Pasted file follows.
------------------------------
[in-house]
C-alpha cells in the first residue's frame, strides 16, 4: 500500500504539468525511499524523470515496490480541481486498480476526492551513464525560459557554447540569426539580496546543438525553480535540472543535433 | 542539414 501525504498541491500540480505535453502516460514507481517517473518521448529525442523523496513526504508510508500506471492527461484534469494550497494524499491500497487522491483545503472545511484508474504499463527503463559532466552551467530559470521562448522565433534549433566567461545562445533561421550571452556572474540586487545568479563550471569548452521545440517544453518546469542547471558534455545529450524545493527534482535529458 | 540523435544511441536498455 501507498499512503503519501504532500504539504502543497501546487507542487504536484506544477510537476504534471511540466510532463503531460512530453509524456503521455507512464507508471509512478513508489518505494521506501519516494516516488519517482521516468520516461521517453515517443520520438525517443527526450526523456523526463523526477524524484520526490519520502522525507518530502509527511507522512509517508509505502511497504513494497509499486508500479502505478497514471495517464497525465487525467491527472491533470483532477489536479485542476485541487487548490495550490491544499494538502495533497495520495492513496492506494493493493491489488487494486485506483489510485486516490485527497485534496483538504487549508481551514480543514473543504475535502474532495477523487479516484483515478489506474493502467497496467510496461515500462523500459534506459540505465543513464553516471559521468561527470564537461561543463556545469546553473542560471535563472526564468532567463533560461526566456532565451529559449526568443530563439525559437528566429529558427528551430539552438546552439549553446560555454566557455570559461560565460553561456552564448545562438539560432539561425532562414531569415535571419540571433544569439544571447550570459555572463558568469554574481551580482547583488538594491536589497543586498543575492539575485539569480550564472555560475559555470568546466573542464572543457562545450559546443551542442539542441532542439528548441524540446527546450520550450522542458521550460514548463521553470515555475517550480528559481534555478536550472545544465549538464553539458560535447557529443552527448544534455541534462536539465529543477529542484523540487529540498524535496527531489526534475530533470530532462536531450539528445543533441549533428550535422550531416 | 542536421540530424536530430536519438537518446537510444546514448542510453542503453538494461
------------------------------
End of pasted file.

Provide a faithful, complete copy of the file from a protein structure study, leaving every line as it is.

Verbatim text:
[in-house]
C-alpha cells in the first residue's frame, strides 16, 4: 500500500504539468525511499524523470515496490480541481486498480476526492551513464525560459557554447540569426539580496546543438525553480535540472543535433 | 542539414 501525504498541491500540480505535453502516460514507481517517473518521448529525442523523496513526504508510508500506471492527461484534469494550497494524499491500497487522491483545503472545511484508474504499463527503463559532466552551467530559470521562448522565433534549433566567461545562445533561421550571452556572474540586487545568479563550471569548452521545440517544453518546469542547471558534455545529450524545493527534482535529458 | 540523435544511441536498455 501507498499512503503519501504532500504539504502543497501546487507542487504536484506544477510537476504534471511540466510532463503531460512530453509524456503521455507512464507508471509512478513508489518505494521506501519516494516516488519517482521516468520516461521517453515517443520520438525517443527526450526523456523526463523526477524524484520526490519520502522525507518530502509527511507522512509517508509505502511497504513494497509499486508500479502505478497514471495517464497525465487525467491527472491533470483532477489536479485542476485541487487548490495550490491544499494538502495533497495520495492513496492506494493493493491489488487494486485506483489510485486516490485527497485534496483538504487549508481551514480543514473543504475535502474532495477523487479516484483515478489506474493502467497496467510496461515500462523500459534506459540505465543513464553516471559521468561527470564537461561543463556545469546553473542560471535563472526564468532567463533560461526566456532565451529559449526568443530563439525559437528566429529558427528551430539552438546552439549553446560555454566557455570559461560565460553561456552564448545562438539560432539561425532562414531569415535571419540571433544569439544571447550570459555572463558568469554574481551580482547583488538594491536589497543586498543575492539575485539569480550564472555560475559555470568546466573542464572543457562545450559546443551542442539542441532542439528548441524540446527546450520550450522542458521550460514548463521553470515555475517550480528559481534555478536550472545544465549538464553539458560535447557529443552527448544534455541534462536539465529543477529542484523540487529540498524535496527531489526534475530533470530532462536531450539528445543533441549533428550535422550531416 | 542536421540530424536530430536519438537518446537510444546514448542510453542503453538494461